According to a recent report from the National Center for Science Education (NCSE), the University of California (UC) has prevailed in a multi-year court case brought against the UC system by the Association for Christian Schools International, the Calvary Chapel Christian School in Murrieta, California, and a handful of students at the school. At issue in the case was a claim by the plaintiffs that UC had violated the constitutional rights of applicants from Christian schools whose high school coursework is deemed inadequate preparation for college. In short, according to the NCSE, the plaintiff's objected to the UC system policy of rejecting high school biology courses that use textbooks published by Bob Jones University Press and A Beka Books as "inconsistent with the viewpoints and knowledge generally accepted in the scientific community."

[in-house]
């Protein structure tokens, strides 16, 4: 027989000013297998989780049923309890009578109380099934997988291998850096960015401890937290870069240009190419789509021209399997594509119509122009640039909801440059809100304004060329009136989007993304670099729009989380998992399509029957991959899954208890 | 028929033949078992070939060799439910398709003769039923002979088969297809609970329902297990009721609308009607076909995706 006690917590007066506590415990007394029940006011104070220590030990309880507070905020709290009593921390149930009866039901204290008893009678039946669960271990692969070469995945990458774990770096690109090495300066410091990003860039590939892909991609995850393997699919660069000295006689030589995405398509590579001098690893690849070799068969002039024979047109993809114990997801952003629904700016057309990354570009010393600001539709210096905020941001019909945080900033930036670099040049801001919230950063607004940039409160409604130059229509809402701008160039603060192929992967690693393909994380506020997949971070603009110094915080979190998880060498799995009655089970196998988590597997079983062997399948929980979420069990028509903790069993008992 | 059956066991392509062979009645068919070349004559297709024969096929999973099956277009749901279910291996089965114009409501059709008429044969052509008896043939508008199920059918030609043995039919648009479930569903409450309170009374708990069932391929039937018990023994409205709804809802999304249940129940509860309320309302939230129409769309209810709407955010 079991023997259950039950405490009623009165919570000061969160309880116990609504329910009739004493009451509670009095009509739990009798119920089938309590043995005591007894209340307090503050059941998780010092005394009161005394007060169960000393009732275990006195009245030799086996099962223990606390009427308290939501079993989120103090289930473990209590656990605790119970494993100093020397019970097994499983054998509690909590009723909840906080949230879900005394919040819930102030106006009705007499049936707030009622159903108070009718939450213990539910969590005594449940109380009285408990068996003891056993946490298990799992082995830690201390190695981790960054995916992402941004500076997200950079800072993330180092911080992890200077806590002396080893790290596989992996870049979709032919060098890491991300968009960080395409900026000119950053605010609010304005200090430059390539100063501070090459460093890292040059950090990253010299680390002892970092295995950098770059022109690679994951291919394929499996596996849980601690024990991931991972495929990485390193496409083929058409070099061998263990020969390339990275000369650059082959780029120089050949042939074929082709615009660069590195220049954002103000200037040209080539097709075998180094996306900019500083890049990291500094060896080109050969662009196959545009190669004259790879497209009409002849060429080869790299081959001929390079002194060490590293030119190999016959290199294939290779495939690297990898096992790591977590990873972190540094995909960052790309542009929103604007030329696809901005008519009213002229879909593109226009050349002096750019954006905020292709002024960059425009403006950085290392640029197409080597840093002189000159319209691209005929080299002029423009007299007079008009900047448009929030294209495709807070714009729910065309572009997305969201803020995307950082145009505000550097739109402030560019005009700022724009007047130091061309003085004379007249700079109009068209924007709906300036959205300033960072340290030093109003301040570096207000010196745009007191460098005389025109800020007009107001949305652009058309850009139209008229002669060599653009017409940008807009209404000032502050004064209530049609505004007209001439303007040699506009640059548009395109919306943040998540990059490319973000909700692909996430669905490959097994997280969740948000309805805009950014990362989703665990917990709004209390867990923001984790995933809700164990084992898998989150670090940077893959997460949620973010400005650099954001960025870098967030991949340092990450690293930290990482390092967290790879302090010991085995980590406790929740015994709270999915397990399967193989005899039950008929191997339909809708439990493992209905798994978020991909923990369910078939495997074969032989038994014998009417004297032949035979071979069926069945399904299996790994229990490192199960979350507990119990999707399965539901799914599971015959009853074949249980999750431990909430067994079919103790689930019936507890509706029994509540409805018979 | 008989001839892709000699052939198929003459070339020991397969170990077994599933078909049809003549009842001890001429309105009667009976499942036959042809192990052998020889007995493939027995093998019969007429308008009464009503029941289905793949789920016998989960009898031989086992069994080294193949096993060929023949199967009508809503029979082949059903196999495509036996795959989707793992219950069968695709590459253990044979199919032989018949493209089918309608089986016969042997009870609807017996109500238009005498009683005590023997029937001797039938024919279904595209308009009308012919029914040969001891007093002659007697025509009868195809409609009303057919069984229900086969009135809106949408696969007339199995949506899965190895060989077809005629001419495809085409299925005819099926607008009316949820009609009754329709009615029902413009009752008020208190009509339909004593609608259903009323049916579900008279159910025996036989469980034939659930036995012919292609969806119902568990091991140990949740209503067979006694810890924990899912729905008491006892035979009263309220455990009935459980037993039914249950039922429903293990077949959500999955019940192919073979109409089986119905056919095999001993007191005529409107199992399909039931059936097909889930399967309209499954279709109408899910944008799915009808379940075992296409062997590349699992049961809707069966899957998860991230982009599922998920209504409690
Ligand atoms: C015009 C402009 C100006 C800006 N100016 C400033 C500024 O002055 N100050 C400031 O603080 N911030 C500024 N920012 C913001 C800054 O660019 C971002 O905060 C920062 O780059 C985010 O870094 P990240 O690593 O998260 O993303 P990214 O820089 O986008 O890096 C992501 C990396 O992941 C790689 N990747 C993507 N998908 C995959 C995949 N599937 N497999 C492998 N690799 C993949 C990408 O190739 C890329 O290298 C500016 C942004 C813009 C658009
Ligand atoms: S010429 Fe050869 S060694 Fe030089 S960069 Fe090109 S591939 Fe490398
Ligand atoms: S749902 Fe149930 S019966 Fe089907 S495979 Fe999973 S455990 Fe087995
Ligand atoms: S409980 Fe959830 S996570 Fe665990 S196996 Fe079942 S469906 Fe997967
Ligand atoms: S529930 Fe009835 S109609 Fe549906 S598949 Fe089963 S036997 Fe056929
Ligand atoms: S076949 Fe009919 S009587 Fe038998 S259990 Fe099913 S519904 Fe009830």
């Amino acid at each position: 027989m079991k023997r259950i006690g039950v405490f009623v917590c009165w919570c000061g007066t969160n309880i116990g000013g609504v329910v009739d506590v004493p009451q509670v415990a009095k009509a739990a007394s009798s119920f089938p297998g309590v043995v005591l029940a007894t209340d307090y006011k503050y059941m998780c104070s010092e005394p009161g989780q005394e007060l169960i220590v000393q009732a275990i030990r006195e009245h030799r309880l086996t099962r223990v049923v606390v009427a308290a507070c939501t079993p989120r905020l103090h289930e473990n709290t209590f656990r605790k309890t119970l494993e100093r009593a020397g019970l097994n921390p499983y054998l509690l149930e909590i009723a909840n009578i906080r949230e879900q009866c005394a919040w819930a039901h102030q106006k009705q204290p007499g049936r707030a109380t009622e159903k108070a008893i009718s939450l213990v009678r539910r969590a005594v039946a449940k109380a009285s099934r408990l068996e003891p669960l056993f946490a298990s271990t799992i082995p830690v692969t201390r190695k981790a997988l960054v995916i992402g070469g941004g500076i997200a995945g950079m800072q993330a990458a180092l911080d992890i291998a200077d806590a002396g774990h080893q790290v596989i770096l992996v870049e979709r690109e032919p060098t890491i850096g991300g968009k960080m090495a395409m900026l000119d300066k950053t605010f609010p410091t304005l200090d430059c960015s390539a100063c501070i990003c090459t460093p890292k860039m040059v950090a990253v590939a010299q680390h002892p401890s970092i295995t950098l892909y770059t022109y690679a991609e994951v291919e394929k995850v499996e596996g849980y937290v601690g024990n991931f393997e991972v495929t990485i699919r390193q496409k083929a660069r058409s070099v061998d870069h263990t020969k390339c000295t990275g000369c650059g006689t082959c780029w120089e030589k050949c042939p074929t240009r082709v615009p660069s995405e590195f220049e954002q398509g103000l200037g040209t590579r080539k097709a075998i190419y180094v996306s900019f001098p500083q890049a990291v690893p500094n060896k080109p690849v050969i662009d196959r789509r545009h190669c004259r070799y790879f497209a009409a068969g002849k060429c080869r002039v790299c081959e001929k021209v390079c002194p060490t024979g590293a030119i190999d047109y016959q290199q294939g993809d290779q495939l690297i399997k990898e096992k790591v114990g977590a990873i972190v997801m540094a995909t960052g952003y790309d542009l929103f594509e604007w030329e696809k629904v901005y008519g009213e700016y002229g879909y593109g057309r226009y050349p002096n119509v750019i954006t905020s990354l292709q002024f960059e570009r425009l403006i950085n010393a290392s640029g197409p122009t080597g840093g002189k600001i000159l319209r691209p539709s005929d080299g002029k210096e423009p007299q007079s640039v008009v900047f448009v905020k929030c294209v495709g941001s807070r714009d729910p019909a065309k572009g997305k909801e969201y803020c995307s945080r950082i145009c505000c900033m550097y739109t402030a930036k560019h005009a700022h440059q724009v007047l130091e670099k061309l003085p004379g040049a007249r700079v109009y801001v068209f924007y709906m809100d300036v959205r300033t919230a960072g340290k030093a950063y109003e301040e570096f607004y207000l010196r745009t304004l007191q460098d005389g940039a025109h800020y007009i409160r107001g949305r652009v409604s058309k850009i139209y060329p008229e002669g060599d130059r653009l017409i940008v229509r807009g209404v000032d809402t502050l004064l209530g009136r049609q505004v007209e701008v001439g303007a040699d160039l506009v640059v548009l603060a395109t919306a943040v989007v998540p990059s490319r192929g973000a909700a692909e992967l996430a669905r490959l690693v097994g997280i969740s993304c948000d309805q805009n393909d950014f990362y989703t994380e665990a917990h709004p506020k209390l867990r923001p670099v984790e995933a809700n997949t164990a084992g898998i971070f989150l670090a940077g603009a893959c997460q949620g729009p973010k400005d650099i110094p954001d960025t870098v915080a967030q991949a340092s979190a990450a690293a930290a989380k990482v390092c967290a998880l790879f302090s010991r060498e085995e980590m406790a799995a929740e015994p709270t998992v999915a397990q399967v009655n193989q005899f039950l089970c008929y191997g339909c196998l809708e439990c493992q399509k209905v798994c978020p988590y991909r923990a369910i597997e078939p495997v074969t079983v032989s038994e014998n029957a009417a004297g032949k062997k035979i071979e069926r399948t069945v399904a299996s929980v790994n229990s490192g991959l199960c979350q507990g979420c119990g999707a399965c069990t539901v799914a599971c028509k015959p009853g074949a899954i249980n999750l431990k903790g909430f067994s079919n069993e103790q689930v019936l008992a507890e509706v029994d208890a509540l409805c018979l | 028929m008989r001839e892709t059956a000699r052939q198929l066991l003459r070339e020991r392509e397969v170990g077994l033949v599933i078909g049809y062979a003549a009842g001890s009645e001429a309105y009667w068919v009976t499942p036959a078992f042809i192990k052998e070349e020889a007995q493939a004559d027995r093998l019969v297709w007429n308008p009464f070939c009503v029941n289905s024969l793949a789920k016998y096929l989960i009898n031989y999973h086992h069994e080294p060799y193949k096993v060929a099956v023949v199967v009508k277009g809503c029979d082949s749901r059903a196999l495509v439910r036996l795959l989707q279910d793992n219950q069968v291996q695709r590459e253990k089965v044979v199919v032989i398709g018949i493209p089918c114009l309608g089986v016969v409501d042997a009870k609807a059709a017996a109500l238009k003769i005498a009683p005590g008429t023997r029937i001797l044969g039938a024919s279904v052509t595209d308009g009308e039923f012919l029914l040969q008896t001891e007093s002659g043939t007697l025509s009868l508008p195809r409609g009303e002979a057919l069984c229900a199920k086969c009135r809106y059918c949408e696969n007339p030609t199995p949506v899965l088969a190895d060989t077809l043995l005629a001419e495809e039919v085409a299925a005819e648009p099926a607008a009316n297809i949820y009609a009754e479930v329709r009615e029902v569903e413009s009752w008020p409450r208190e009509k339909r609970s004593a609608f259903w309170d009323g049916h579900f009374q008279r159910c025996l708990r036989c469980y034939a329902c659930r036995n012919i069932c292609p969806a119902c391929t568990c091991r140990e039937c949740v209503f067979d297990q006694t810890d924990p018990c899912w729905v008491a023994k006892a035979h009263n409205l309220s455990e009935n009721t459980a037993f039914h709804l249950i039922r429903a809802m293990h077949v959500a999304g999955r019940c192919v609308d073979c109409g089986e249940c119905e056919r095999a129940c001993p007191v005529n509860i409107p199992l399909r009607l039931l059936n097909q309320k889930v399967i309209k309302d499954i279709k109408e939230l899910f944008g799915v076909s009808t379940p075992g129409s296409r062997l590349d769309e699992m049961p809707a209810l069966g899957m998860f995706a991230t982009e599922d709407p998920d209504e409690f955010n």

Earlier this year Federal Judge S. James Otero issued a ruling on a portion of the suit. In that decision, Otero ruled in favor of the UC system's motion for partial summary judgment. That decision established the constitutionality of the university's policies for evaluating applicant credentials. On 8 August, the court ruled on the balance of the case. In the August decision, Otero granted the UC system's motion for "summary judgment" on the university's claim that it properly applied its policies - ruled constitutional by Otero's prior decision.

For more extensive coverage of this latest victory for science education, please visit the National Center for Science Education at www.ncseonline.org.

 


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